A 6-2 left-hander from Houston, Waddell also got the ball first in Virginia's first game this season, a 14-4 win at East Carolina on Feb. 15. That made him the first freshman to start a UVa opener since 1986.
"We could tell pretty quickly when this young man got here," O'Connor said Thursday, "that he had a tremendous amount of poise ... Nothing fazes him."
Waddell is 5-2 with a 4.02 earned-run average. He's coming off a shaky start against Virginia Tech in the ACC tournament -- Waddell gave up 10 hits in four innings and took the loss -- but says he won't change his approach.
"You can't really change anything from one start," Waddell said. "There might be little mechanic stuff, but really it's what you know. It's the same game you've played your whole life. So you just go back to your basics, what you can do, and worry about what you can control."
He said he doesn't feel added pressure heading into his first NCAA tournament.
"Honestly, it's the game I've played my whole life," Waddell said. "I'm going to go out there and not worry about the things I can't control, just take care of what I can. It's the only way you can really approach it."
His teammates' advice for Waddell?
"Do exactly what you've done all year," Irving said. "He's let everything come to him all year. He's taken the hits, he's taken the strikeouts, he's taken the punches. He's more than ready for this type of situation."
Gragnani said: "Just keep doing what you've been doing, relax, enjoy the moment. We've got all the confidence in the world in him, and he's been doing it all year. It's another game. I'm sure he'll be nervous a little bit at the beginning, but that's my job and [first baseman Jared King's] job and all of ours to keep him calm, keep him poised. We're looking forward to a great start from him."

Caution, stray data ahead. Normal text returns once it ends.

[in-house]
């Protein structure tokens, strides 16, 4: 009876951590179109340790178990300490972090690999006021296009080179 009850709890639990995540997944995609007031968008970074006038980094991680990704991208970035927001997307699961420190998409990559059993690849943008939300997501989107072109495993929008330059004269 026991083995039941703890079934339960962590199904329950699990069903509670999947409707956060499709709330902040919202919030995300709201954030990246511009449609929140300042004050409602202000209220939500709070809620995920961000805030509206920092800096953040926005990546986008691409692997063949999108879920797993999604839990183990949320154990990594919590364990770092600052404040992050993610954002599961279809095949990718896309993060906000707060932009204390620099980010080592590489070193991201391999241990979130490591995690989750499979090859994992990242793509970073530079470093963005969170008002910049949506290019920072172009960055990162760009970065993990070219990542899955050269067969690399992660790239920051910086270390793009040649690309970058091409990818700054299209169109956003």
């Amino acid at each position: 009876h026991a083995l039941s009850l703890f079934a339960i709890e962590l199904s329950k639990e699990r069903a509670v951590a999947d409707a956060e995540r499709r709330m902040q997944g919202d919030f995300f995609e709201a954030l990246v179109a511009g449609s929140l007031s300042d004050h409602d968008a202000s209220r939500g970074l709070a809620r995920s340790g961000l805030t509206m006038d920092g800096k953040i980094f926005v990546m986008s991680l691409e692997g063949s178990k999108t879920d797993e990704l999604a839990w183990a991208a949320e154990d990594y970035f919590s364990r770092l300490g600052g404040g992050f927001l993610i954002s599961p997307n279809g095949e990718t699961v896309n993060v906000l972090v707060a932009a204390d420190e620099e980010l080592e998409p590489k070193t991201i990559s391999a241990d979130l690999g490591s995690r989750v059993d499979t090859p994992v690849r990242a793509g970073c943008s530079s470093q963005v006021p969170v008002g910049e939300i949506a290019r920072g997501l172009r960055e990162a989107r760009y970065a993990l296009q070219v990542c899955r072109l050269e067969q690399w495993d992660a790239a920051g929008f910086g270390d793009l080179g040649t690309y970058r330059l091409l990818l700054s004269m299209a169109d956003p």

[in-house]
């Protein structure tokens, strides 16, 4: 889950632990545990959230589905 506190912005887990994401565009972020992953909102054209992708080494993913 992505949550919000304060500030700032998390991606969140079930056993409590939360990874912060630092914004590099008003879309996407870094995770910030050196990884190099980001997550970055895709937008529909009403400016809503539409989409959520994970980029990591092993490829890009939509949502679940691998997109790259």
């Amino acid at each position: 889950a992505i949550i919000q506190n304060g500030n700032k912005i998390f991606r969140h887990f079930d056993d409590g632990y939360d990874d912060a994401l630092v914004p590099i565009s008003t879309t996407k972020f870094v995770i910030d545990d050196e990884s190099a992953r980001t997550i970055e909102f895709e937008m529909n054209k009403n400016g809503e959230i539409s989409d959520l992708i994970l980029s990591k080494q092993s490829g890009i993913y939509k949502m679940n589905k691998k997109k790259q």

Army expects the same from the 6-2 Rowley, who's 9-3 with a 2.68 ERA this season. A year ago, he entered the NCAA tournament with an 11-0 record and 1.97 ERA, but allowed six runs, walked five and hit four batters in six innings against UVa.
"We fortunately had a good approach against him last year," O'Connor said. "I think it was more a result of how we train our hitters. Not that we take a bunch of pitches, but we really try and condition our guys to not swing at pitches off the plate, to be disciplined. I think it was more a matter of him just missing rather than someone who was really wild."
UVa hosted Navy in an NCAA regional game at Davenport Field in 2011. Asked Tuesday about the service academies, O'Connor spoke at length about his admiration for them.
There are "no schools, no programs that you have more respect for than them," he said. "We can talk all we want about what a student-athlete has on his plate at the University of Virginia or any other university; it pales in comparison to what these young people have on their plate.
"Take all the academics and all the athletics and then add all the training and everything that a student-athlete has to do at a service academy. It's amazing. These kids, whether it's Army, Air Force, Navy, whatever it is, what they have to go through, it's pretty special ... I know this about Army or anybody else: They ain't gonna back down from anybody. They will not be intimidated by the University of Virginia."
A high of 90 degrees is predicted Friday in Charlottesville. That's fine with the Texan who'll start on the mound for the `Hoos, even if his pitching coach, Karl Kuhn, might prefer cooler weather.
"I love it," Waddell said, smiling. "I've been waiting for it to get hot this whole year. It's finally here. [Kuhn] jokes about it all the time: `This is what you're used to.' He calls it pitching in an oven. It's just the heat, but I really like it."
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Director of News Content
A 1985 graduate of UVA, White worked at the Richmond Times-Dispatch until July 2009. He was honored six times as the state's Sportswriter of the Year.